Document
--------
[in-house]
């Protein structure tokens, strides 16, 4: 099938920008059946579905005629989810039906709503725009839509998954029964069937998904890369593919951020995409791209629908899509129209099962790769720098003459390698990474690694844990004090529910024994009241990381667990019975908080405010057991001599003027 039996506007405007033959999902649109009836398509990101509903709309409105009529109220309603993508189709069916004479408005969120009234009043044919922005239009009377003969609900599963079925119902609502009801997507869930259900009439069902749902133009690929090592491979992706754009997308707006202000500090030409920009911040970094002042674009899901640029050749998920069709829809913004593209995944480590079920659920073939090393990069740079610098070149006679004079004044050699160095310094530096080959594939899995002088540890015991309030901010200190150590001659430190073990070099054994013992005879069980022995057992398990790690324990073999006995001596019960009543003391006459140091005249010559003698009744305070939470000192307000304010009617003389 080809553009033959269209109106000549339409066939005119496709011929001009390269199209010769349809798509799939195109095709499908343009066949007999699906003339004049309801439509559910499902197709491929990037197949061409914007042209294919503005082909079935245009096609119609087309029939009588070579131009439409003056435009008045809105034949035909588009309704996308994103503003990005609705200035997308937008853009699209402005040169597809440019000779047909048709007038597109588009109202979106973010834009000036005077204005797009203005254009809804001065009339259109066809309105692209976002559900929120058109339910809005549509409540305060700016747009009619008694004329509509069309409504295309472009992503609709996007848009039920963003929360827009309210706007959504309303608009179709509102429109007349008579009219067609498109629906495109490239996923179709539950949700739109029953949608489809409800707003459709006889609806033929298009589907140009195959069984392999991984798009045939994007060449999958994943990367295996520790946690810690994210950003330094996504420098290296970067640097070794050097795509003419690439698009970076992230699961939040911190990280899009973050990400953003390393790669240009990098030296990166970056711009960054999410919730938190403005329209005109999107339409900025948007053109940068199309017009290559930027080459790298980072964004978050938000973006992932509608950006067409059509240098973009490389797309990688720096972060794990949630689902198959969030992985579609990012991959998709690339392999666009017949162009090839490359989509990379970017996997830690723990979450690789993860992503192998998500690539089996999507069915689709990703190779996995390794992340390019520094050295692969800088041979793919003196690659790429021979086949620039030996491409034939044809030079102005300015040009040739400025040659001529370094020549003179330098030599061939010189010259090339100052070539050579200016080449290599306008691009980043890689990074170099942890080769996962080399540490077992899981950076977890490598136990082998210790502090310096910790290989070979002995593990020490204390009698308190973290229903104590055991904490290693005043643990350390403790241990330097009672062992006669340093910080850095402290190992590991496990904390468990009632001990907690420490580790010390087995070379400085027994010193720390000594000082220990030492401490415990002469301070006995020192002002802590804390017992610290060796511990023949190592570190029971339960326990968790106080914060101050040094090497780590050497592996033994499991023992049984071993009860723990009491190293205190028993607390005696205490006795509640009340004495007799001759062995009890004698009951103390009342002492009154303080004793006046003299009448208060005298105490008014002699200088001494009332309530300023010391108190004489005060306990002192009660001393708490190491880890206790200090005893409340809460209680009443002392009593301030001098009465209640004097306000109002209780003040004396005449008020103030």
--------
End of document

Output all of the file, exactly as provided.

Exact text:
[in-house]
């Protein structure tokens, strides 16, 4: 099938920008059946579905005629989810039906709503725009839509998954029964069937998904890369593919951020995409791209629908899509129209099962790769720098003459390698990474690694844990004090529910024994009241990381667990019975908080405010057991001599003027 039996506007405007033959999902649109009836398509990101509903709309409105009529109220309603993508189709069916004479408005969120009234009043044919922005239009009377003969609900599963079925119902609502009801997507869930259900009439069902749902133009690929090592491979992706754009997308707006202000500090030409920009911040970094002042674009899901640029050749998920069709829809913004593209995944480590079920659920073939090393990069740079610098070149006679004079004044050699160095310094530096080959594939899995002088540890015991309030901010200190150590001659430190073990070099054994013992005879069980022995057992398990790690324990073999006995001596019960009543003391006459140091005249010559003698009744305070939470000192307000304010009617003389 080809553009033959269209109106000549339409066939005119496709011929001009390269199209010769349809798509799939195109095709499908343009066949007999699906003339004049309801439509559910499902197709491929990037197949061409914007042209294919503005082909079935245009096609119609087309029939009588070579131009439409003056435009008045809105034949035909588009309704996308994103503003990005609705200035997308937008853009699209402005040169597809440019000779047909048709007038597109588009109202979106973010834009000036005077204005797009203005254009809804001065009339259109066809309105692209976002559900929120058109339910809005549509409540305060700016747009009619008694004329509509069309409504295309472009992503609709996007848009039920963003929360827009309210706007959504309303608009179709509102429109007349008579009219067609498109629906495109490239996923179709539950949700739109029953949608489809409800707003459709006889609806033929298009589907140009195959069984392999991984798009045939994007060449999958994943990367295996520790946690810690994210950003330094996504420098290296970067640097070794050097795509003419690439698009970076992230699961939040911190990280899009973050990400953003390393790669240009990098030296990166970056711009960054999410919730938190403005329209005109999107339409900025948007053109940068199309017009290559930027080459790298980072964004978050938000973006992932509608950006067409059509240098973009490389797309990688720096972060794990949630689902198959969030992985579609990012991959998709690339392999666009017949162009090839490359989509990379970017996997830690723990979450690789993860992503192998998500690539089996999507069915689709990703190779996995390794992340390019520094050295692969800088041979793919003196690659790429021979086949620039030996491409034939044809030079102005300015040009040739400025040659001529370094020549003179330098030599061939010189010259090339100052070539050579200016080449290599306008691009980043890689990074170099942890080769996962080399540490077992899981950076977890490598136990082998210790502090310096910790290989070979002995593990020490204390009698308190973290229903104590055991904490290693005043643990350390403790241990330097009672062992006669340093910080850095402290190992590991496990904390468990009632001990907690420490580790010390087995070379400085027994010193720390000594000082220990030492401490415990002469301070006995020192002002802590804390017992610290060796511990023949190592570190029971339960326990968790106080914060101050040094090497780590050497592996033994499991023992049984071993009860723990009491190293205190028993607390005696205490006795509640009340004495007799001759062995009890004698009951103390009342002492009154303080004793006046003299009448208060005298105490008014002699200088001494009332309530300023010391108190004489005060306990002192009660001393708490190491880890206790200090005893409340809460209680009443002392009593301030001098009465209640004097306000109002209780003040004396005449008020103030």